Sustainable development depends on women. We cannot achieve the SDGs without gender equality. A big thank you to to the 60+ who joined our event. Also a big thank you to Norad, Norwegian Agency for Development Cooperation, who was our co-host for this event.

India now officially has more females than males. There has been a demographic shift.

According to latest data released by the Indian government, there are now 1,020 women for every 1,000 men. Women’s economic empowerment is highly connected to poverty reduction because women tend to invest their earnings into their communities and family’s development. According to World Bank estimates, India’s women in workforce contribute 17% to GDP, which is less than half the global average.

The conversation was moderated by Ritika Dhall. 

Ritika Dhall is Head of Gender Equality at Norad, the Norwegian Directorate for Development Cooperation. In this function, she contributes to Norway’s international engagement and oversees the implementation of development aid investments in women, peace and security, sexual and reproductive health and rights (SRHR), LGBTQ+, gender based violence and harmful practices, gender equality for development and civil society. From 2012-2014, she worked on key programmatic interventions in social protection and social policies, contributing to cross-sectoral programme strategies and humanitarian response with UNICEF Iraq. She has worked extensively with inequalities, socio-economic deprivations through policies, programmes and services for marginalised groups. She holds a Cand. Polit. in Political Science.

Our guests were:

Isabelle Ringnes, co-founder of

Parul Soni, founder of ThinkThrough Conslutning and founder of Association of Business Women in Commerce & Industry (ABWCI)

Kari Helene Partapuoli, General Secretary, Plan Norway

A few of the questions that were addressed:

You can listen to the podcast here:

Businesses today are expected to have an extra layer of ethics and moral duty towards the society.  

ESG is gaining traction as an important strategy for long-term value creation of businesses all over the world. The COVID-19 pandemic has reinforced the importance of Environmental Social Governance (ESG) framework as a key to long term business resialiace.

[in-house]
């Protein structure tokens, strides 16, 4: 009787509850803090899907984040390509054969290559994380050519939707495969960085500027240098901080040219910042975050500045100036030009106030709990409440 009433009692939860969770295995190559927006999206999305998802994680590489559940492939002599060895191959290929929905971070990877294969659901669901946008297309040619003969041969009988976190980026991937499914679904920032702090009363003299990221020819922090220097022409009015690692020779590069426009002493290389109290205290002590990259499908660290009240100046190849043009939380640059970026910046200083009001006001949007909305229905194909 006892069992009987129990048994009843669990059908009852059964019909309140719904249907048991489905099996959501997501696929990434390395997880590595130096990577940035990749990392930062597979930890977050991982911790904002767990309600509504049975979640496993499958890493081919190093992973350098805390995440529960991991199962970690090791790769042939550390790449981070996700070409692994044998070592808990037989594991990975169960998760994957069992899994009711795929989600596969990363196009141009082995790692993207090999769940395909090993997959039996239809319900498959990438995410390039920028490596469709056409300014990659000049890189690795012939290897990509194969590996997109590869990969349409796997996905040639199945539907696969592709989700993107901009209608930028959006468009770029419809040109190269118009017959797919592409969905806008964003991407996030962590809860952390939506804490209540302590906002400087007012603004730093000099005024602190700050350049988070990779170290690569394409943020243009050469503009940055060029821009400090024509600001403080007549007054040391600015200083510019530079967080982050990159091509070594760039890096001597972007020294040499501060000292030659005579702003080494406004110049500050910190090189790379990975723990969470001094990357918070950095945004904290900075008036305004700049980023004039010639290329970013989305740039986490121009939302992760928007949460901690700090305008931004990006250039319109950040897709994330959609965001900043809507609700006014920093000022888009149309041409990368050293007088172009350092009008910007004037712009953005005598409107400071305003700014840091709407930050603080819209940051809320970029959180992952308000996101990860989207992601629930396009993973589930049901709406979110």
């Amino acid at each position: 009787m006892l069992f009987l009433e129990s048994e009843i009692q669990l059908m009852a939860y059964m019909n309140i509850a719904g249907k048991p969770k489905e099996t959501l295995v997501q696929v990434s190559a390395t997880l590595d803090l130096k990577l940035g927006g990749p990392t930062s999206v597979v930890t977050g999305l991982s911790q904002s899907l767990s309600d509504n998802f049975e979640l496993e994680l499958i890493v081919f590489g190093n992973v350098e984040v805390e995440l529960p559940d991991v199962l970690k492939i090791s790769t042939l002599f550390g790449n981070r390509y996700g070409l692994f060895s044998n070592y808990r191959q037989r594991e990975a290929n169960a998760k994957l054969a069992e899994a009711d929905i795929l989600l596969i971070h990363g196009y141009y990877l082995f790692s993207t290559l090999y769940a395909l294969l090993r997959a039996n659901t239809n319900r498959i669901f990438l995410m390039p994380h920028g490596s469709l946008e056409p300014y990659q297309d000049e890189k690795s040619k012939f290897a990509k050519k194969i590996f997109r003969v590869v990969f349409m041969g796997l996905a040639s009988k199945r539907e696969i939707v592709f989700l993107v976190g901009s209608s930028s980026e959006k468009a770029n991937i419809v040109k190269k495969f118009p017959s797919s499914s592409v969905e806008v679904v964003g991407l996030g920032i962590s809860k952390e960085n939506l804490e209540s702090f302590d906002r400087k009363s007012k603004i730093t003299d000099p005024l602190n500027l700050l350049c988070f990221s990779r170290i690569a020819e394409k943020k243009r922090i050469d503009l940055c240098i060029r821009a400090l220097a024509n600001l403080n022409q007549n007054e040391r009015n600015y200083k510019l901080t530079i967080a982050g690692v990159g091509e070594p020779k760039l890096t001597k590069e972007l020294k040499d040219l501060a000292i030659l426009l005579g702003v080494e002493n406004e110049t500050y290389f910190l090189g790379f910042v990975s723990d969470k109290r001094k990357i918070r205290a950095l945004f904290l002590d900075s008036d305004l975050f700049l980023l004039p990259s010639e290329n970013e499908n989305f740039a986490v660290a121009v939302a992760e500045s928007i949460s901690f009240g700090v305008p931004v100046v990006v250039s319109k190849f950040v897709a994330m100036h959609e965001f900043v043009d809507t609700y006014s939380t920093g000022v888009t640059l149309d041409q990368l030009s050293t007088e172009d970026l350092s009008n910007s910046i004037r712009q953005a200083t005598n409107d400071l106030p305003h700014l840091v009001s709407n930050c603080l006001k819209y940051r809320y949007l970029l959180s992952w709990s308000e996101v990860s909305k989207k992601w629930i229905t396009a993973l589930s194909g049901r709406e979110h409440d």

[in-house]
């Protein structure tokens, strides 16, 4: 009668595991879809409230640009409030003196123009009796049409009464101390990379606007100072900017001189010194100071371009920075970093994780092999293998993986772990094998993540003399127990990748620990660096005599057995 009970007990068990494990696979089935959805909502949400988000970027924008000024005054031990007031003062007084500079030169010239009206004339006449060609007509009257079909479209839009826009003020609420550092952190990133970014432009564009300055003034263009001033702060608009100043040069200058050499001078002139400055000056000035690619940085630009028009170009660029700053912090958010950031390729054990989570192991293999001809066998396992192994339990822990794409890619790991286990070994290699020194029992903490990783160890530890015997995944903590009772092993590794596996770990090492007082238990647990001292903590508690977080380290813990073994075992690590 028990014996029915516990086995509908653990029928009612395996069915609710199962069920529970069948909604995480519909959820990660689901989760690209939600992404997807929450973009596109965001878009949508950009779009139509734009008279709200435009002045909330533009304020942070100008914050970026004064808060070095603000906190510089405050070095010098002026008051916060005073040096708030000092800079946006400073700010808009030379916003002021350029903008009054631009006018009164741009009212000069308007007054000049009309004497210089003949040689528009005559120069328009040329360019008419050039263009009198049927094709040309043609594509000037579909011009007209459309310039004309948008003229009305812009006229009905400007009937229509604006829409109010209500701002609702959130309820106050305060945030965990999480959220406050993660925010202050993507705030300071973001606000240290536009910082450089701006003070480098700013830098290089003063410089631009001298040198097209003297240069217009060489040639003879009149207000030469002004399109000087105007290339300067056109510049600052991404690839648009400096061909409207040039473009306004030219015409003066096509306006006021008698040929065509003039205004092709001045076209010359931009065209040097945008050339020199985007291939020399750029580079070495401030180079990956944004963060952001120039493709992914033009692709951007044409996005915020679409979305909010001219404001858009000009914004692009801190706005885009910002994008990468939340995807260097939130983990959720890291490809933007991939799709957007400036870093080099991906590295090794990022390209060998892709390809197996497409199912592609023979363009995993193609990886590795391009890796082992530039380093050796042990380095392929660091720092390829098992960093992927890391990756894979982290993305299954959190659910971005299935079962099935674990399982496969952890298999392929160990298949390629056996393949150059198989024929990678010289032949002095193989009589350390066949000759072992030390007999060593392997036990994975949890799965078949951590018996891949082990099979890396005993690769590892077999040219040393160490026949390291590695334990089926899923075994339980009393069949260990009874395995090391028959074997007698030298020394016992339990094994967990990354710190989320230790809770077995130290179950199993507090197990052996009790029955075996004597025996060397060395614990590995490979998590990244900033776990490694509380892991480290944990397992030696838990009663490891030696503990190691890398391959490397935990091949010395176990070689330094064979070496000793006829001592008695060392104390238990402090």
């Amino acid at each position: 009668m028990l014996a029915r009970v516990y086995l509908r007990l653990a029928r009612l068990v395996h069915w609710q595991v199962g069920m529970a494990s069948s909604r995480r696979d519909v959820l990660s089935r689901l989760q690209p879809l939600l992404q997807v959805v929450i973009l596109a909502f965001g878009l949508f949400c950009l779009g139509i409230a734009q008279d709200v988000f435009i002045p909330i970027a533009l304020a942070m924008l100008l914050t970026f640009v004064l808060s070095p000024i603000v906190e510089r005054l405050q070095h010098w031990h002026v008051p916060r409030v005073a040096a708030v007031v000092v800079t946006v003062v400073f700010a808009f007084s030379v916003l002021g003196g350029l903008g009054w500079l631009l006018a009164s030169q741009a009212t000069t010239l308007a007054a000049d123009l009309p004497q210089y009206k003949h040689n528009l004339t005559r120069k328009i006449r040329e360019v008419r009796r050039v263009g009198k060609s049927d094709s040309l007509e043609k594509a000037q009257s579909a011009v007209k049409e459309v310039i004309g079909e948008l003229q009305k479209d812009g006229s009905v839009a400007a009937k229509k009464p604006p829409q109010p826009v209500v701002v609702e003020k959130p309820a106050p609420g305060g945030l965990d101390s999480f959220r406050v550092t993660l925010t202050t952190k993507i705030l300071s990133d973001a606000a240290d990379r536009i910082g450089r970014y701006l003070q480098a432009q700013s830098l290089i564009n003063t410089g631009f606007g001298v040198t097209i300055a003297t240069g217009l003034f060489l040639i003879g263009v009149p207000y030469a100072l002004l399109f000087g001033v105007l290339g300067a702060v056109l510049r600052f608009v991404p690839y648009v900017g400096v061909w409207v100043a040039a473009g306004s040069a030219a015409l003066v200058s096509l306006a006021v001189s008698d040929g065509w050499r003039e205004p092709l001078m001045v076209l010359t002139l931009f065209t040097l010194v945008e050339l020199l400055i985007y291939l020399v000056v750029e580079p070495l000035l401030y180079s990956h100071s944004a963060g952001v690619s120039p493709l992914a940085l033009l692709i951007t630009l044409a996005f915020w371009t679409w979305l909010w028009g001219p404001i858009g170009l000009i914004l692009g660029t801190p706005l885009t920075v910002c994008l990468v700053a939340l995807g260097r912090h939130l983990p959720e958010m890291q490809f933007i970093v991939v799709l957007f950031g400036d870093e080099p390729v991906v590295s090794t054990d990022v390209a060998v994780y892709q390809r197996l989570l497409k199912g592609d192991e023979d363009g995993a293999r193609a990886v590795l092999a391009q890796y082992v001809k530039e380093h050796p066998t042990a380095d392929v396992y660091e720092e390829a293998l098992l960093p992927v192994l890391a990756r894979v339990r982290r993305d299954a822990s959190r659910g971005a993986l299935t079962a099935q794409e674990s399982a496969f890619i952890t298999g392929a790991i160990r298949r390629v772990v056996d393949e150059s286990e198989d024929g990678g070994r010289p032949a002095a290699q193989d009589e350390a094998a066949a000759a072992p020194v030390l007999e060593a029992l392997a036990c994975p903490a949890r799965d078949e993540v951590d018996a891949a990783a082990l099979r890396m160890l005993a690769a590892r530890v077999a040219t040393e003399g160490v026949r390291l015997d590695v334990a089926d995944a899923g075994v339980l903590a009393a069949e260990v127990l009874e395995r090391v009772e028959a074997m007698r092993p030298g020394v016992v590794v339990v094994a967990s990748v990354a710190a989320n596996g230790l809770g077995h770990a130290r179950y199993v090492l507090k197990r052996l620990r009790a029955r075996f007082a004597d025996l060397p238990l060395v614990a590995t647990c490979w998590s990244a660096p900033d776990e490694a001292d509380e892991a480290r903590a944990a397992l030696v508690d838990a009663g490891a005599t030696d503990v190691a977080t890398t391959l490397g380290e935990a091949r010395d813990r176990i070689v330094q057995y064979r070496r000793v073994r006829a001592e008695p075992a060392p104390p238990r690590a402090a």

In 2013, India became the first country to mandate corporate social responsibility with the Companies Act of 2013. 9 years down the road. How does India view ESG? 

In this podcast episode we invited EVP & CEO for Orkla Foods: Atle Vidar Nagel-Johansen.

Atle has worked 25+ years in various leadership positions in the Orkla Group; - in finance, marketing and general management. He served on the Executive Management Board of Orkla as EVP since 2012. In January 2021, Atle took on the responsibility as CEO for the merged Foods business area.

We asked him the following questions:

A big thank you to the 60+ participants of our seminar Phase out to phase down. 

While many of countries have doubled-down on their commitments to reducing forest-loss and emissions, China and India sparked the last-minute intervention to water down language on phasing out coal.

China and India are the two biggest producers, consumers and importers of coal.

At COP26 - UN Climate Change Conference, countries committed to new, ambitious targets for reducing greenhouse gas emissions this decade. Delivering on these promises will rely on the development, financing and scale up of green technologies. China and India, the two biggest producers, consumers and importers of coal, sparked the last-minute drama at the COP26 talks by forcing a compromise that led from "phase out" to be changed to "phase down." 

What does this mean? And what about Norway and Norways role at COP26? 

We invited the following for a c-suite conversation: 
Stig Traavik, Director of Climate & Environment in Norad - the Norwegian Govt Agency for Development Cooperation

-Truls Gulowesen, Managing Director of Naturvernforbundet. 

- As well as Surbhi Singvi, manager for energy, World Business Council For Sustainable Development (WBCSD)

and asked them:

Did you miss the latest comment on COP26? You can read it below:

Når vi rike forurenser er det lov, men når land som Kina og India forurenser er det etisk uforsvarlig

Two weeks ago, we received news that Posten had chosen Infosys, an Indian multinational IT consulting company, as its supplier. We invited Erik Berntzen, CIO of Posten for a live c-suite conversation.

Outsourcing has become one of the most effective tried-and-tested models for profitable business operations. To outsource is to move a business function/service/process to an external supplier. The benefits of outsourcing can be substantial - from cost savings and efficiency gains, to greater competitive advantage. Increasingly more Norwegian companies are choosing to outsource services abroad, especially to India.

We invited Arne Erik Berntzen to speak more about it and asked him the following questions:

Investors have been pouring money into India’s stock market, and it could grow to more than $5 trillion to become the fifth largest in the world within three years, according to Goldman Sachs.

We invited Abhishek Thepade from DNB, Norways largest financial services group and one of the largest in the Nordic region, for a podcast conversation. Abhishek Thepade joined DNB Asset Management in 2008. He is currently the portfolio manager for Emerging market funds at DNB. He has over 12 years of experience in investing and currently is responsible for investments into Asian markets like India, China, Korea and Taiwan. He has a MSc in Financial analysis and Fund management from the University of Exeter, UK.

In this live podcast we ask him the following questions:

Listen to the podcast talk here

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